’m a tree hugger. Not that I hug trees, I only really sacrifice some minor comforts for trees, or the idea of trees. A guy I know strapped himself to a tree to try and stop a section of the Black Forest from being cut down for a new runway at the Frankfurt Airport in the 1970s. He’s more of a tree hugger than me, since he actually hugs them. But we’re made of the same (biodegradable) stuff.
In my three years in Rome I’ve understood that Romans think Americans are ignorant, especially when it comes to war, the overuse of energy, and the affluence and waste that drove us to excess. I can see their point: Americans eat their free-range organics in air-conditioned houses with lights and computers on in every room and the dryer running. That makes me angry too.
But what then about the Roman I saw drive his motorino from his apartment to the newspaper stand and back yesterday, a one block trip.
Europe has the Dutch biking all over the place, the Swiss and their 2,000 Watt Society, the Danes and their island, Samso, which sustains itself on wind energy and exports what it doesn’t need. Europe also has the Italians, whose recycling system, at least in Rome, is an inefficient sham.
So why does Rome get a pass? Didn’t the signing of the Kyoto Protocol in 2002 obligate them to care more? I don’t need to be a tree-hugger to think the city’s crazy dirty and unkempt. More than once I’ve carried around a sandwich wrapper or cigarette butt for the better part of an hour, never once passing a bin. My Roman friends cajole me, “Just throw it on the ground!”
Don’t get me wrong, I’m not judging. I’m just perplexed. The city is one of the most popular tourist destinations in the world and the Romans are intensely proud of it. Those seem like two pretty important reasons to keep it clean, without even considering the “caring about our planet” part.
Trying to make sense of Rome’s disheveled look, I turned to The Broken Window Theory, which suggests that the dirtier a neighborhood is, the more rampant the street crime. More street crime means the neighborhood gets dirtier. It’s a cycle: Don’t punish people for breaking the law and others begin to break it as well.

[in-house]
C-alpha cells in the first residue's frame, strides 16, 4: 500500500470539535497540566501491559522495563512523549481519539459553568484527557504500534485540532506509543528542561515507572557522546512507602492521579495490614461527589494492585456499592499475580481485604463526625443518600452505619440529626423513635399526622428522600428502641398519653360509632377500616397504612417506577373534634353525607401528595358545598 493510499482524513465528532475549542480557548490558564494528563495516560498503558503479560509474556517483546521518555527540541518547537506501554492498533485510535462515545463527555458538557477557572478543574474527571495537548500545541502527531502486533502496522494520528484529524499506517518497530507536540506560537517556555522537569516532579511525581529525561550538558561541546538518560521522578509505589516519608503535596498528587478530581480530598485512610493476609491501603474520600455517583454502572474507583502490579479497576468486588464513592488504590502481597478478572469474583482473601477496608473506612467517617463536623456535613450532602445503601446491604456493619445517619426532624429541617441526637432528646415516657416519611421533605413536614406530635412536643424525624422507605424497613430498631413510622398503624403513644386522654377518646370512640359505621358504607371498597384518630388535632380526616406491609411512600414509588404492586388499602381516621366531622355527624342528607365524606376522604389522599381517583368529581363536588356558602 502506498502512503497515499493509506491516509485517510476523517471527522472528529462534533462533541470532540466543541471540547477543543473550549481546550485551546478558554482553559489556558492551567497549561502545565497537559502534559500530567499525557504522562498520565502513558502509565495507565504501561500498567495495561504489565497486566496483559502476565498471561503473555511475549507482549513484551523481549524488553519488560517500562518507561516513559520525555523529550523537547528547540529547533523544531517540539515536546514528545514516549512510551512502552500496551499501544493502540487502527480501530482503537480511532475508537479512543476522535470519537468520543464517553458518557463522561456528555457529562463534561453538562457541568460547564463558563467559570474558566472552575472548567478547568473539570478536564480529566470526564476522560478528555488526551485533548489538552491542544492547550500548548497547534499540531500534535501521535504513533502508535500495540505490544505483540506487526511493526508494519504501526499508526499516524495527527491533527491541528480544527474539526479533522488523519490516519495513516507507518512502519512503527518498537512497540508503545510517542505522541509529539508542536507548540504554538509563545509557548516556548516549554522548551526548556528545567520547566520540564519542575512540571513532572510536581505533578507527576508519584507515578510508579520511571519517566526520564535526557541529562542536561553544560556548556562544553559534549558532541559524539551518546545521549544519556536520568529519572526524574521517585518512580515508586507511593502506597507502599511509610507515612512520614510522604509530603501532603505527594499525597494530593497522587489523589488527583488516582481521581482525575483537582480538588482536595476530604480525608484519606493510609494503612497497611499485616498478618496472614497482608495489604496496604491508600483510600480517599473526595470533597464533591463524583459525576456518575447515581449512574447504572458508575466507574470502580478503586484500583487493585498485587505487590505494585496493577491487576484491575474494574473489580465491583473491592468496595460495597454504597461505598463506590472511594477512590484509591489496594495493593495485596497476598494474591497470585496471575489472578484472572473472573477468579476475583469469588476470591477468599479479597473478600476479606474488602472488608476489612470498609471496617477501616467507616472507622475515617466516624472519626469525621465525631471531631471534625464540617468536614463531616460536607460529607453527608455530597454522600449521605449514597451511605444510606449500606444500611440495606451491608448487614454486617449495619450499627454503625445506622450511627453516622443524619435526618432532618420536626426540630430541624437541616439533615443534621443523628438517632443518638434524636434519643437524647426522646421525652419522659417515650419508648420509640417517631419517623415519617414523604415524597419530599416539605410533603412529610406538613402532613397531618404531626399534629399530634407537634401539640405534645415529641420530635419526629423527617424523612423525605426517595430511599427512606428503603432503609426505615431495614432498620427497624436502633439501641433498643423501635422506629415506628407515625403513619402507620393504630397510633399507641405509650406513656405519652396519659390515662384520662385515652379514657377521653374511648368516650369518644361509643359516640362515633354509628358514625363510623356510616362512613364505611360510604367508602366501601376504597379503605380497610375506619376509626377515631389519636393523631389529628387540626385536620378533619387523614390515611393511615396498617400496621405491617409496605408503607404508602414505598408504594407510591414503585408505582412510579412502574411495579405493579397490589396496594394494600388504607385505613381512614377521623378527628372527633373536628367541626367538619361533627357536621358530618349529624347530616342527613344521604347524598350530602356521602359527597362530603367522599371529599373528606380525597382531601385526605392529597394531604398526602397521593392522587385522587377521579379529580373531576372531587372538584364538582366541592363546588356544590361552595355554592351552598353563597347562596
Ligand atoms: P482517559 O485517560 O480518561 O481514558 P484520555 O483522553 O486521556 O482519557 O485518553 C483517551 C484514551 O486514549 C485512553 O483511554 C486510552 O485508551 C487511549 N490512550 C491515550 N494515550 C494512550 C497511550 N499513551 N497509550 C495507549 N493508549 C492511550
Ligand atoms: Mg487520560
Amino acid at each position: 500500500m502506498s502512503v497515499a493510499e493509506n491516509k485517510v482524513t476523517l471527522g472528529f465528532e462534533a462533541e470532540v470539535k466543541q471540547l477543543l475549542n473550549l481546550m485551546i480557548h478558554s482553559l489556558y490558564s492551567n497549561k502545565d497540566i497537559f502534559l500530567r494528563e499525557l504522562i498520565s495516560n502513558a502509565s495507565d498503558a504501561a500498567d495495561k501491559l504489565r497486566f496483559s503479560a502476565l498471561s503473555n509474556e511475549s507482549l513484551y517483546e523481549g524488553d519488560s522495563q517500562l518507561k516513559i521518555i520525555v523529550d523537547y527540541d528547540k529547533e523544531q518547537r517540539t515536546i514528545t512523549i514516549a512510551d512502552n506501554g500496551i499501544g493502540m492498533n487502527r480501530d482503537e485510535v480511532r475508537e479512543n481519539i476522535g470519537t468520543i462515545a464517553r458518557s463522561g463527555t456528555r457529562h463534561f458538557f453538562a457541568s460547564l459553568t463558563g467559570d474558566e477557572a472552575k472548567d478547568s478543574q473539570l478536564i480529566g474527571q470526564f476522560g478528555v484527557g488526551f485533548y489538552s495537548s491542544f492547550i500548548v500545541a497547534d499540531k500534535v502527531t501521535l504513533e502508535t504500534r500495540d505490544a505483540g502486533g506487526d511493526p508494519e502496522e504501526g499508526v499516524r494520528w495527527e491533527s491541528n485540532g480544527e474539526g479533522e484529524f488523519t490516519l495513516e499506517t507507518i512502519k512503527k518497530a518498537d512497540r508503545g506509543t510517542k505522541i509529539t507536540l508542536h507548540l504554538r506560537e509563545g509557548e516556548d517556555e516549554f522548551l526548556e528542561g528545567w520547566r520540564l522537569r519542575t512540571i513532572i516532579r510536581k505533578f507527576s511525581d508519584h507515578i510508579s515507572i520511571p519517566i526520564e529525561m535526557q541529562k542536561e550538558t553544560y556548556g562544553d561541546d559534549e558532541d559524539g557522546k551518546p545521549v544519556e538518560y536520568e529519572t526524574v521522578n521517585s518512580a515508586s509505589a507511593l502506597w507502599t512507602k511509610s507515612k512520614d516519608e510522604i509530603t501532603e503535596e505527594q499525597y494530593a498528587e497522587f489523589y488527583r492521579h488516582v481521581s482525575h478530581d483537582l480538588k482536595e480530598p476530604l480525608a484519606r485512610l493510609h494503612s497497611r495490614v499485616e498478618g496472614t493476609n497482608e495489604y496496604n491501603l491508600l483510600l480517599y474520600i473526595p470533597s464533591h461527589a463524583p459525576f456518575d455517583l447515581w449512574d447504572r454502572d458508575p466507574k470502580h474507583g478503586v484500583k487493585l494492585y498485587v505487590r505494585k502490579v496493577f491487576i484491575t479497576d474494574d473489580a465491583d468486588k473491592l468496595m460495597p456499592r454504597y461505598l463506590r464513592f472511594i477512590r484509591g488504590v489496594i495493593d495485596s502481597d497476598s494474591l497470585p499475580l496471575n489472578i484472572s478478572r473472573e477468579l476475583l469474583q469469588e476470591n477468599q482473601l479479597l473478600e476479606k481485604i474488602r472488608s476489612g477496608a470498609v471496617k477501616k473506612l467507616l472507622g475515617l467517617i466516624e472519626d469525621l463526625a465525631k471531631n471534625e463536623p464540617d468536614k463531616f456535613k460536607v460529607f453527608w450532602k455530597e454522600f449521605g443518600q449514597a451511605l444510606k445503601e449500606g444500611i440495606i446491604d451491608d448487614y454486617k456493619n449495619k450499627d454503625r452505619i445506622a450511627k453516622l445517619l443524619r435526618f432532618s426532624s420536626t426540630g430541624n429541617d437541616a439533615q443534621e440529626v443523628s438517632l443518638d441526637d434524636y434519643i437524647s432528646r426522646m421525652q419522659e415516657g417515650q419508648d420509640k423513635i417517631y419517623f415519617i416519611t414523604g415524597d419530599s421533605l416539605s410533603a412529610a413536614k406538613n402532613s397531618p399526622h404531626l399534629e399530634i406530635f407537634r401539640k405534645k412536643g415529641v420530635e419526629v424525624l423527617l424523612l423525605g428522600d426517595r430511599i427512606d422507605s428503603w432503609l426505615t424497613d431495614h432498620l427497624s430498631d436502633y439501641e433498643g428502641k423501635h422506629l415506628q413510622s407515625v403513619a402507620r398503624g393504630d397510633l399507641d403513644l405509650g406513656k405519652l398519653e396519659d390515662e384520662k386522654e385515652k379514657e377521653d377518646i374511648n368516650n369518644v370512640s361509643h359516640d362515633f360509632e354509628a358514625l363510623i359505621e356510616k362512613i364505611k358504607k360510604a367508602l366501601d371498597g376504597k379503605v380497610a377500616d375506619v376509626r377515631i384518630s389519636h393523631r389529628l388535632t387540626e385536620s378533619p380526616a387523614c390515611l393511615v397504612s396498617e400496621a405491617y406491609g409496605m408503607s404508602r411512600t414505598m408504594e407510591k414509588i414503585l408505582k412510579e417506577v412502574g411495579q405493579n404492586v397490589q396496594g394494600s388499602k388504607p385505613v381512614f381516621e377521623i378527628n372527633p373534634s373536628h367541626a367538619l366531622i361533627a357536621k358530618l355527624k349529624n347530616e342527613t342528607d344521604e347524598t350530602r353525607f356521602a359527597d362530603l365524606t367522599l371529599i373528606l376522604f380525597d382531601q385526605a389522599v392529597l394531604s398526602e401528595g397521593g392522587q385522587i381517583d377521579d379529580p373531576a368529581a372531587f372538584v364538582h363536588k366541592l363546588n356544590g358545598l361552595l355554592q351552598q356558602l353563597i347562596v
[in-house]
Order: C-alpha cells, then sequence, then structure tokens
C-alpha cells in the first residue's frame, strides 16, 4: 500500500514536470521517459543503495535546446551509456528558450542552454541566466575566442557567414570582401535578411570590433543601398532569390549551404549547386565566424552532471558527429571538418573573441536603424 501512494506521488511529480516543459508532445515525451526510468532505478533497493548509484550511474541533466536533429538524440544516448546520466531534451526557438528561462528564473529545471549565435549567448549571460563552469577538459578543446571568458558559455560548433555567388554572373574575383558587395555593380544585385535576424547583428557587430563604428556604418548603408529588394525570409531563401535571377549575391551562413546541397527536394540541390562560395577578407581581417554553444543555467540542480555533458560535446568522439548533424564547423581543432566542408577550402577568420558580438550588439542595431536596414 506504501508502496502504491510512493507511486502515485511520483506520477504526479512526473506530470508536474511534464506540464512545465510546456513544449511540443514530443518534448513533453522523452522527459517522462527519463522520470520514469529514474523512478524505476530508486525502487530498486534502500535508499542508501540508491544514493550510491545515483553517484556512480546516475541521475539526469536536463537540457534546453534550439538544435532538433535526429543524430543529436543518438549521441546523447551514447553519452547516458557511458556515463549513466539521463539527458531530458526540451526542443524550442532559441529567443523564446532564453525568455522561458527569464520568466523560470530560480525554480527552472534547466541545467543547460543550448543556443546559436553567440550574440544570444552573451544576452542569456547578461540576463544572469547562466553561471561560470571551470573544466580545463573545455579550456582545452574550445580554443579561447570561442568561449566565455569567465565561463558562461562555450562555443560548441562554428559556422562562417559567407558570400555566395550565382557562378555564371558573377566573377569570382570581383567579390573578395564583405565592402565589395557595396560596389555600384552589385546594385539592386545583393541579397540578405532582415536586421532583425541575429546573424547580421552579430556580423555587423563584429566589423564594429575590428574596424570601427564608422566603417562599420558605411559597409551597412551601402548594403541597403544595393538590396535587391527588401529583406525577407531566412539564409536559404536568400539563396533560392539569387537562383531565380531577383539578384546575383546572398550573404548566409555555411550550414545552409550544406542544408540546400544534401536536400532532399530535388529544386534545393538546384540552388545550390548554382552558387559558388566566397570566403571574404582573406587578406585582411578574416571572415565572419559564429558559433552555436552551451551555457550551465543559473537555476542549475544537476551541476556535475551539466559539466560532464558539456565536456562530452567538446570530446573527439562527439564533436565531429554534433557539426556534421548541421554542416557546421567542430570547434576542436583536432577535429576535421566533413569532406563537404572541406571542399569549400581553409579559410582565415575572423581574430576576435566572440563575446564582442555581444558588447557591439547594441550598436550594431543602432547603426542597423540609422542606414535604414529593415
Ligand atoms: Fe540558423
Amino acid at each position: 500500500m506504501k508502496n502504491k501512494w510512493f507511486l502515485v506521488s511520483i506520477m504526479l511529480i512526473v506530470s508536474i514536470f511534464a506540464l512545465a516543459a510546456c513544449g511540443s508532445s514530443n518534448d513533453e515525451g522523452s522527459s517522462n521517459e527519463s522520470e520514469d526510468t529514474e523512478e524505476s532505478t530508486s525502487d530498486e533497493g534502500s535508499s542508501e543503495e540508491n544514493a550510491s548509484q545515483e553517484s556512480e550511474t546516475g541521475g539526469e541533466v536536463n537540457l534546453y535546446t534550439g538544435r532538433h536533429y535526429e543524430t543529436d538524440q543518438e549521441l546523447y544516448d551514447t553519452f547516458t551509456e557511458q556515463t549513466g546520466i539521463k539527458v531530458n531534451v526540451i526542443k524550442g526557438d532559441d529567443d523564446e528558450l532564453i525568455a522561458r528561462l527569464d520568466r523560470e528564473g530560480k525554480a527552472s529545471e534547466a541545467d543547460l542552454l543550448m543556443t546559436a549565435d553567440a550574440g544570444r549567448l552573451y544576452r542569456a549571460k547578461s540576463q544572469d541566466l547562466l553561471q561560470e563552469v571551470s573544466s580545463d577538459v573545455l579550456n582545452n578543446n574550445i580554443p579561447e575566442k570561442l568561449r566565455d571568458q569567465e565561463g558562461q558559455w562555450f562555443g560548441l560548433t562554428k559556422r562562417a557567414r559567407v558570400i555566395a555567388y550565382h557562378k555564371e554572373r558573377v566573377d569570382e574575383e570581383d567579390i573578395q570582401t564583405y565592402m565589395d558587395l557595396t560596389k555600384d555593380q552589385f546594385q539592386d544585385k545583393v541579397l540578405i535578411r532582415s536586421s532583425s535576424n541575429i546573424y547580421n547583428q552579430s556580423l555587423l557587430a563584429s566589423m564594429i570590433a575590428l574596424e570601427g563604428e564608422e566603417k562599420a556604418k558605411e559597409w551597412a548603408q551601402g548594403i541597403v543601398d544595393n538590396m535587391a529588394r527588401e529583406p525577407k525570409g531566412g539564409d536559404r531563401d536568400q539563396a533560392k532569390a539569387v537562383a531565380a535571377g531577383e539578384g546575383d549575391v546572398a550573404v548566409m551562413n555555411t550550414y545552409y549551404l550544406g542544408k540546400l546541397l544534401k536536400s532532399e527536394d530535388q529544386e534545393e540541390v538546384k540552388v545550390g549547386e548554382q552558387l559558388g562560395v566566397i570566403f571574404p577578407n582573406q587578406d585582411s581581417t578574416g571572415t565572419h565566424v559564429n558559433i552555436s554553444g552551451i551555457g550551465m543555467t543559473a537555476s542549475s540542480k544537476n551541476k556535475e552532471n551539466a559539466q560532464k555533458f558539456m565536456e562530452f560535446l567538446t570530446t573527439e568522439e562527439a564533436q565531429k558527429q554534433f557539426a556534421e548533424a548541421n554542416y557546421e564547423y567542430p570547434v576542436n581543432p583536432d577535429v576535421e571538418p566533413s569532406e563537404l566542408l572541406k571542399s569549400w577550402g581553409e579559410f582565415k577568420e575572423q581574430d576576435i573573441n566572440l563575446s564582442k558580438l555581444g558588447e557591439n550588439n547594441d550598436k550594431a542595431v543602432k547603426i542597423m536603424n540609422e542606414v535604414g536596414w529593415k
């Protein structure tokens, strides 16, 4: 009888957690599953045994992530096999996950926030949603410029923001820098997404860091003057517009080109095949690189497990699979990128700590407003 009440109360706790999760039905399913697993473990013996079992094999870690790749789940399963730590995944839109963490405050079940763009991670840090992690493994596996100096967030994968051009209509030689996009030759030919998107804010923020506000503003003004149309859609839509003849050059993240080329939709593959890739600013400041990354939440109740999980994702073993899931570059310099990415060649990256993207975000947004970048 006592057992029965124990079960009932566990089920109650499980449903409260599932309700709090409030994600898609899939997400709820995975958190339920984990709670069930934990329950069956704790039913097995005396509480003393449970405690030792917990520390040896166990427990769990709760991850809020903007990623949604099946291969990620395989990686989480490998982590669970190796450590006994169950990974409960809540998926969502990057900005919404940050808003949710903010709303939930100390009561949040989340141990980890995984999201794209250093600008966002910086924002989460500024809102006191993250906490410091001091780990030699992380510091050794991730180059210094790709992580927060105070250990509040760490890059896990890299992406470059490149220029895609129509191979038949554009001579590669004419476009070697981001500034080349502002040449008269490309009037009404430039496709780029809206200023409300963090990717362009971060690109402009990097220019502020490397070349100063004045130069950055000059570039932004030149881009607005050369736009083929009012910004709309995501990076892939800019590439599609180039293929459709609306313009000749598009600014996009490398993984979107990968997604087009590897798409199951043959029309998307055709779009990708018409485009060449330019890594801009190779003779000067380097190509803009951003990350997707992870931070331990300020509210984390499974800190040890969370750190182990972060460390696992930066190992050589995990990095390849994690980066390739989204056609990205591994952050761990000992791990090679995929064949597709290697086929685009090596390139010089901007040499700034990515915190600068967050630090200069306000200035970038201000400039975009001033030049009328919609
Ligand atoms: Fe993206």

For example, how many people ride public transportation for free in Rome, and get away with it? How many people break all sorts of traffic and parking laws and get away with it? How many commit petty theft? Tag buildings and cars?
My friend Valentina worked hard to get a new car. Within months, her hood ornament was gone. Not Mercedes, Jaguar, BMW. Thieves stole a Honda hood ornament.
According to The Broken Window Theory, when a citizen sees another citizen getting away with something, however trivial, he or she follows suit. If graffiti artists and litterers aren’t punished, they’re home free. Nobody punishes the offenders, so everyone offends.
It makes sense. I mean, do you see lots of litter in Cologne or Munich? Does it make sense to try to ride for free on a German train? Not that I saw, even during Oktoberfest. If caught, I’d be afraid of never seeing my family again.
If you’re caught in Rome (big if), the police take down your name and number and maybe send you a ticket (big maybe), if it doesn’t disappear into the bureaucracy. Or you can pay a lesser cash penalty on the spot and get no ticket or receipt.
Stricter enforcement would help, but it’s no cure-all.
It’s more a matter of social responsibility, and neighborliness. Would you smoke around a little girl with asthma? It starts there.
I once washed my hair in the Mediterranean. The shampoo was all-natural and biodegradable but the tourists around me didn’t know that. They came after me. I was polluting the water their children swim in, they said. I showed them the bottle and they settled down a bit. I then asked them if they use organic laundry detergent. They might now.
Responsibility depends on the price you pay. Do you leave your heat on all day? No. It’s not free. Littering is like that. It’s free. For you. That’s the broken window in need of repair.